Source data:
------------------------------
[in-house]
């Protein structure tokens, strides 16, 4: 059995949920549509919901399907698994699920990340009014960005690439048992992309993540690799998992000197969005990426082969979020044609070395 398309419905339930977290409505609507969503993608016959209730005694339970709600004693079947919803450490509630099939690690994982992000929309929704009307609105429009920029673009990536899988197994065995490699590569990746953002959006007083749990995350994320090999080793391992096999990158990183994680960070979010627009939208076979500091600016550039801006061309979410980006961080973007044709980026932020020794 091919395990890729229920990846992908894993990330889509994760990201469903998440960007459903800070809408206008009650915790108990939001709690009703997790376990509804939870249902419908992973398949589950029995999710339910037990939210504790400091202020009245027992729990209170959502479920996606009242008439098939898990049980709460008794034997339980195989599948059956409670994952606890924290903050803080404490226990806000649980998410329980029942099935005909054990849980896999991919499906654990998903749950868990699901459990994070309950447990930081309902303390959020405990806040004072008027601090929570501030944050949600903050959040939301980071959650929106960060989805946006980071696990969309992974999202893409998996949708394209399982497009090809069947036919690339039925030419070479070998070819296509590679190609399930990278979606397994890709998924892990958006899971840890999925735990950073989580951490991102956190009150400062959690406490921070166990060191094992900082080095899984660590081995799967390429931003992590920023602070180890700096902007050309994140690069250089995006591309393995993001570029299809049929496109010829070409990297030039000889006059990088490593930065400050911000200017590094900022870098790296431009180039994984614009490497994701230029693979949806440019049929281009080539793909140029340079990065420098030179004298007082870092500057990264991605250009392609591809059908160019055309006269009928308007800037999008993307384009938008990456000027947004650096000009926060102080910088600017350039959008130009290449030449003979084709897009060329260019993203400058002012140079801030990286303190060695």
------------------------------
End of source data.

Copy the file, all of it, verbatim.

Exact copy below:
[in-house]
């Protein structure tokens, strides 16, 4: 059995949920549509919901399907698994699920990340009014960005690439048992992309993540690799998992000197969005990426082969979020044609070395 398309419905339930977290409505609507969503993608016959209730005694339970709600004693079947919803450490509630099939690690994982992000929309929704009307609105429009920029673009990536899988197994065995490699590569990746953002959006007083749990995350994320090999080793391992096999990158990183994680960070979010627009939208076979500091600016550039801006061309979410980006961080973007044709980026932020020794 091919395990890729229920990846992908894993990330889509994760990201469903998440960007459903800070809408206008009650915790108990939001709690009703997790376990509804939870249902419908992973398949589950029995999710339910037990939210504790400091202020009245027992729990209170959502479920996606009242008439098939898990049980709460008794034997339980195989599948059956409670994952606890924290903050803080404490226990806000649980998410329980029942099935005909054990849980896999991919499906654990998903749950868990699901459990994070309950447990930081309902303390959020405990806040004072008027601090929570501030944050949600903050959040939301980071959650929106960060989805946006980071696990969309992974999202893409998996949708394209399982497009090809069947036919690339039925030419070479070998070819296509590679190609399930990278979606397994890709998924892990958006899971840890999925735990950073989580951490991102956190009150400062959690406490921070166990060191094992900082080095899984660590081995799967390429931003992590920023602070180890700096902007050309994140690069250089995006591309393995993001570029299809049929496109010829070409990297030039000889006059990088490593930065400050911000200017590094900022870098790296431009180039994984614009490497994701230029693979949806440019049929281009080539793909140029340079990065420098030179004298007082870092500057990264991605250009392609591809059908160019055309006269009928308007800037999008993307384009938008990456000027947004650096000009926060102080910088600017350039959008130009290449030449003979084709897009060329260019993203400058002012140079801030990286303190060695």